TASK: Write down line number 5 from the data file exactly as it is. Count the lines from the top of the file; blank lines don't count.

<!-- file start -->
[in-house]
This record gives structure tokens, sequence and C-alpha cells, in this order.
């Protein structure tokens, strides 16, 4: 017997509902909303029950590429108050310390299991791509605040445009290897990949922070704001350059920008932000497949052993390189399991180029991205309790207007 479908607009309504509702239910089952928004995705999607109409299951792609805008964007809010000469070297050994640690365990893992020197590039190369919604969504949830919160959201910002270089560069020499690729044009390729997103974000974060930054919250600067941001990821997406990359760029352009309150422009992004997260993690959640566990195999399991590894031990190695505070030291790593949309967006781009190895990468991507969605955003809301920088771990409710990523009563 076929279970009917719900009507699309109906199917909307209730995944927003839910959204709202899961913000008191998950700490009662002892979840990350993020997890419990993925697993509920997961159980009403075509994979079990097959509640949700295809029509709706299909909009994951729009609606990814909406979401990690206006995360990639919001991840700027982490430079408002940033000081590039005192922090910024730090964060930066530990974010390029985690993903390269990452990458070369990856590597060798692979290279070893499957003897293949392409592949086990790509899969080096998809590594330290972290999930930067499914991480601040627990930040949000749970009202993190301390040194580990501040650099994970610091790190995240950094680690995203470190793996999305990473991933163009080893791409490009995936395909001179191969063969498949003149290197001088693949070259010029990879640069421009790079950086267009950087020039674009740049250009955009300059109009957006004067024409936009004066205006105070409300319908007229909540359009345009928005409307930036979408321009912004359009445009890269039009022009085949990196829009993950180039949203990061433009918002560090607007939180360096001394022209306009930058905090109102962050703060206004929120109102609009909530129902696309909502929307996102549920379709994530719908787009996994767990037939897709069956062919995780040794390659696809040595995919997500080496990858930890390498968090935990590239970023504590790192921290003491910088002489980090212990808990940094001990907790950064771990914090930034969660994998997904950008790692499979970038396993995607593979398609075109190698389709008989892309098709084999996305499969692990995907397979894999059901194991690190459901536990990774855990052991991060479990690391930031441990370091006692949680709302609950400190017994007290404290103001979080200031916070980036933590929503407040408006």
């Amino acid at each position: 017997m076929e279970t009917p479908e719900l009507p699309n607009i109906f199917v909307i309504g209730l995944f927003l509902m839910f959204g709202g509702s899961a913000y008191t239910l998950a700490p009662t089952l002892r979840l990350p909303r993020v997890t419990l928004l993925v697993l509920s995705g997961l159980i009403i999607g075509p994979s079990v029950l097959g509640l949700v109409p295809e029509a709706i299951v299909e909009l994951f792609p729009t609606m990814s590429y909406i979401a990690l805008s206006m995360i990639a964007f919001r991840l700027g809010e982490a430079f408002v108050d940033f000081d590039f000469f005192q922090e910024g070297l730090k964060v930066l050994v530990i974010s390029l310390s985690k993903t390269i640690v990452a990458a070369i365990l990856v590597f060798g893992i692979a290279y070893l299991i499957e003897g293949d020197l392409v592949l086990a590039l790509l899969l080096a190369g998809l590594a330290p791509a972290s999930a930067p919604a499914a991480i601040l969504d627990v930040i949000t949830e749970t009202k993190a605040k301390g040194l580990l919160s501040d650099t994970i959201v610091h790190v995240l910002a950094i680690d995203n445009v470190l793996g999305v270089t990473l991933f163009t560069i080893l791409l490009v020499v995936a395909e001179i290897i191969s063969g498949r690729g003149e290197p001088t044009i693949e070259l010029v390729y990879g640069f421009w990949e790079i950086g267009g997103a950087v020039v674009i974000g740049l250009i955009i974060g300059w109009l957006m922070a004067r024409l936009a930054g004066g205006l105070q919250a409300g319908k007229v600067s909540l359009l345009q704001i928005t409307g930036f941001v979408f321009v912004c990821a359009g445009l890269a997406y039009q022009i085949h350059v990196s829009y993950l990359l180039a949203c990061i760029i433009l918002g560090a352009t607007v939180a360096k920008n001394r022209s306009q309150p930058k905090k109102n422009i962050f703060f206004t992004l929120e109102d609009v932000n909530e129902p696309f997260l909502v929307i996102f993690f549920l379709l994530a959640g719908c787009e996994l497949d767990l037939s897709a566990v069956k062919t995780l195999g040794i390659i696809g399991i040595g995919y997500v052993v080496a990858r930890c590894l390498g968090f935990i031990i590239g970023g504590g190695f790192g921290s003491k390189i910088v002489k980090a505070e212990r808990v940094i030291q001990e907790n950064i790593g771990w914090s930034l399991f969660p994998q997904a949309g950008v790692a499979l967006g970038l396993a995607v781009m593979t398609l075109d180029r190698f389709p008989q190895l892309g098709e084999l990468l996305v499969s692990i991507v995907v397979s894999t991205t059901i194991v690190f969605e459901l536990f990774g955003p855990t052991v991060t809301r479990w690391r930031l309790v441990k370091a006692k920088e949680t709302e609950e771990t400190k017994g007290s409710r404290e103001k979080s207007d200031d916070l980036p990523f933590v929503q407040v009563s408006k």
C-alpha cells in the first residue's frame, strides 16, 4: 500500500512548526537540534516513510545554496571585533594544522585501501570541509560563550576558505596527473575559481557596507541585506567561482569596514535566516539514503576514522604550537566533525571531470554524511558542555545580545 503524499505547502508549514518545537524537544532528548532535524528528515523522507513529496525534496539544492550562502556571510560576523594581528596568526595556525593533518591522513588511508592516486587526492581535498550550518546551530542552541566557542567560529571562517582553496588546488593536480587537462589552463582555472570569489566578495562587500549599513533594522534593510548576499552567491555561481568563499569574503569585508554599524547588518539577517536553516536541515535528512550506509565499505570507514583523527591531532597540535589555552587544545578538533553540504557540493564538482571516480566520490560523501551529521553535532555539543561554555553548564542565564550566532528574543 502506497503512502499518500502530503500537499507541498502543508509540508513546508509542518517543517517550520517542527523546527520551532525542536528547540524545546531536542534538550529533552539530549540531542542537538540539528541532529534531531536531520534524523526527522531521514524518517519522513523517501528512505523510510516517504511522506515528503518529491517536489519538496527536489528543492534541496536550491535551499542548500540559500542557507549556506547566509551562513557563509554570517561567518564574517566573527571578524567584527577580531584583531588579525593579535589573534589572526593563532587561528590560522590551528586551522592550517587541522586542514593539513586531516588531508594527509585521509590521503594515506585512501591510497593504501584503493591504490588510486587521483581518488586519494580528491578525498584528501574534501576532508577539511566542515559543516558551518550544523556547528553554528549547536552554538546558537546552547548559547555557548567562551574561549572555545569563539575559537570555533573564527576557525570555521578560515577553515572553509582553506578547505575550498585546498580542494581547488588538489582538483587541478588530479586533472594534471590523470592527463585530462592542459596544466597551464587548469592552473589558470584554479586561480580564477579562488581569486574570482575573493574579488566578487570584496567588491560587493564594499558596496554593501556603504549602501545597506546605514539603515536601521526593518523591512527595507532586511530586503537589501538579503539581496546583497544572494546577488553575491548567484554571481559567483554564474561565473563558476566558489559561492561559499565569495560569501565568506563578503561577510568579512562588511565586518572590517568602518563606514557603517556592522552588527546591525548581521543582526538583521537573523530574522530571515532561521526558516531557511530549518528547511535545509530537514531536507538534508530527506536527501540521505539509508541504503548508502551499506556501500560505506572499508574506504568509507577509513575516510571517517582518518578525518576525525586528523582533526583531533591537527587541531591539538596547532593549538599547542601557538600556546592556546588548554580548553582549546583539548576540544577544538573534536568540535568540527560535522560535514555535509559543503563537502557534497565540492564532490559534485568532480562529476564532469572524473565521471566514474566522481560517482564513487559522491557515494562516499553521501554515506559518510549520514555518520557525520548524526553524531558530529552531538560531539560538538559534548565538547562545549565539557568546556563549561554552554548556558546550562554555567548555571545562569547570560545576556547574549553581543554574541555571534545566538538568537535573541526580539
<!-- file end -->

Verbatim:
C-alpha cells in the first residue's frame, strides 16, 4: 500500500512548526537540534516513510545554496571585533594544522585501501570541509560563550576558505596527473575559481557596507541585506567561482569596514535566516539514503576514522604550537566533525571531470554524511558542555545580545 503524499505547502508549514518545537524537544532528548532535524528528515523522507513529496525534496539544492550562502556571510560576523594581528596568526595556525593533518591522513588511508592516486587526492581535498550550518546551530542552541566557542567560529571562517582553496588546488593536480587537462589552463582555472570569489566578495562587500549599513533594522534593510548576499552567491555561481568563499569574503569585508554599524547588518539577517536553516536541515535528512550506509565499505570507514583523527591531532597540535589555552587544545578538533553540504557540493564538482571516480566520490560523501551529521553535532555539543561554555553548564542565564550566532528574543 502506497503512502499518500502530503500537499507541498502543508509540508513546508509542518517543517517550520517542527523546527520551532525542536528547540524545546531536542534538550529533552539530549540531542542537538540539528541532529534531531536531520534524523526527522531521514524518517519522513523517501528512505523510510516517504511522506515528503518529491517536489519538496527536489528543492534541496536550491535551499542548500540559500542557507549556506547566509551562513557563509554570517561567518564574517566573527571578524567584527577580531584583531588579525593579535589573534589572526593563532587561528590560522590551528586551522592550517587541522586542514593539513586531516588531508594527509585521509590521503594515506585512501591510497593504501584503493591504490588510486587521483581518488586519494580528491578525498584528501574534501576532508577539511566542515559543516558551518550544523556547528553554528549547536552554538546558537546552547548559547555557548567562551574561549572555545569563539575559537570555533573564527576557525570555521578560515577553515572553509582553506578547505575550498585546498580542494581547488588538489582538483587541478588530479586533472594534471590523470592527463585530462592542459596544466597551464587548469592552473589558470584554479586561480580564477579562488581569486574570482575573493574579488566578487570584496567588491560587493564594499558596496554593501556603504549602501545597506546605514539603515536601521526593518523591512527595507532586511530586503537589501538579503539581496546583497544572494546577488553575491548567484554571481559567483554564474561565473563558476566558489559561492561559499565569495560569501565568506563578503561577510568579512562588511565586518572590517568602518563606514557603517556592522552588527546591525548581521543582526538583521537573523530574522530571515532561521526558516531557511530549518528547511535545509530537514531536507538534508530527506536527501540521505539509508541504503548508502551499506556501500560505506572499508574506504568509507577509513575516510571517517582518518578525518576525525586528523582533526583531533591537527587541531591539538596547532593549538599547542601557538600556546592556546588548554580548553582549546583539548576540544577544538573534536568540535568540527560535522560535514555535509559543503563537502557534497565540492564532490559534485568532480562529476564532469572524473565521471566514474566522481560517482564513487559522491557515494562516499553521501554515506559518510549520514555518520557525520548524526553524531558530529552531538560531539560538538559534548565538547562545549565539557568546556563549561554552554548556558546550562554555567548555571545562569547570560545576556547574549553581543554574541555571534545566538538568537535573541526580539